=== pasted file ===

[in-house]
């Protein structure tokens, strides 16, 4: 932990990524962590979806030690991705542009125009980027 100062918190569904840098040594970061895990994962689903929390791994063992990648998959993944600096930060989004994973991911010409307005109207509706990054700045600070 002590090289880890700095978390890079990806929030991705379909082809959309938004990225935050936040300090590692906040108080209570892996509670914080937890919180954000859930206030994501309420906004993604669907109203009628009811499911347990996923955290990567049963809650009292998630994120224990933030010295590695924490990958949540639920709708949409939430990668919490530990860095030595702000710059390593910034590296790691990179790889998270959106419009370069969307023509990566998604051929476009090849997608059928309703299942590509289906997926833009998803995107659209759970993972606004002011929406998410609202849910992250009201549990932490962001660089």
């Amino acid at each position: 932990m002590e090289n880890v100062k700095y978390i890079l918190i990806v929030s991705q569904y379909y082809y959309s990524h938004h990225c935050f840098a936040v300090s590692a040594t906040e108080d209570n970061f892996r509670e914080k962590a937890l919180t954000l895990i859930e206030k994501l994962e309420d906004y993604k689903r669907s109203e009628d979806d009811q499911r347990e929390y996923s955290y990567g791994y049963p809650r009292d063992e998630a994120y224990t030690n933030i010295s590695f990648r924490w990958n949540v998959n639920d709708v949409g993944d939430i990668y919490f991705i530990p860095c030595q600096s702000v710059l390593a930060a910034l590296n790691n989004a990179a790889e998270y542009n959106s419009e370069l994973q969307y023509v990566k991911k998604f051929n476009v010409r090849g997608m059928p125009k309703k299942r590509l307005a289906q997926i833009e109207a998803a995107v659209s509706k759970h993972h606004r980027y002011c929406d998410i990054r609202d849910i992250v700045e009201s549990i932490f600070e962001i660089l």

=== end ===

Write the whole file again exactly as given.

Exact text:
[in-house]
């Protein structure tokens, strides 16, 4: 932990990524962590979806030690991705542009125009980027 100062918190569904840098040594970061895990994962689903929390791994063992990648998959993944600096930060989004994973991911010409307005109207509706990054700045600070 002590090289880890700095978390890079990806929030991705379909082809959309938004990225935050936040300090590692906040108080209570892996509670914080937890919180954000859930206030994501309420906004993604669907109203009628009811499911347990996923955290990567049963809650009292998630994120224990933030010295590695924490990958949540639920709708949409939430990668919490530990860095030595702000710059390593910034590296790691990179790889998270959106419009370069969307023509990566998604051929476009090849997608059928309703299942590509289906997926833009998803995107659209759970993972606004002011929406998410609202849910992250009201549990932490962001660089």
């Amino acid at each position: 932990m002590e090289n880890v100062k700095y978390i890079l918190i990806v929030s991705q569904y379909y082809y959309s990524h938004h990225c935050f840098a936040v300090s590692a040594t906040e108080d209570n970061f892996r509670e914080k962590a937890l919180t954000l895990i859930e206030k994501l994962e309420d906004y993604k689903r669907s109203e009628d979806d009811q499911r347990e929390y996923s955290y990567g791994y049963p809650r009292d063992e998630a994120y224990t030690n933030i010295s590695f990648r924490w990958n949540v998959n639920d709708v949409g993944d939430i990668y919490f991705i530990p860095c030595q600096s702000v710059l390593a930060a910034l590296n790691n989004a990179a790889e998270y542009n959106s419009e370069l994973q969307y023509v990566k991911k998604f051929n476009v010409r090849g997608m059928p125009k309703k299942r590509l307005a289906q997926i833009e109207a998803a995107v659209s509706k759970h993972h606004r980027y002011c929406d998410i990054r609202d849910i992250v700045e009201s549990i932490f600070e962001i660089l």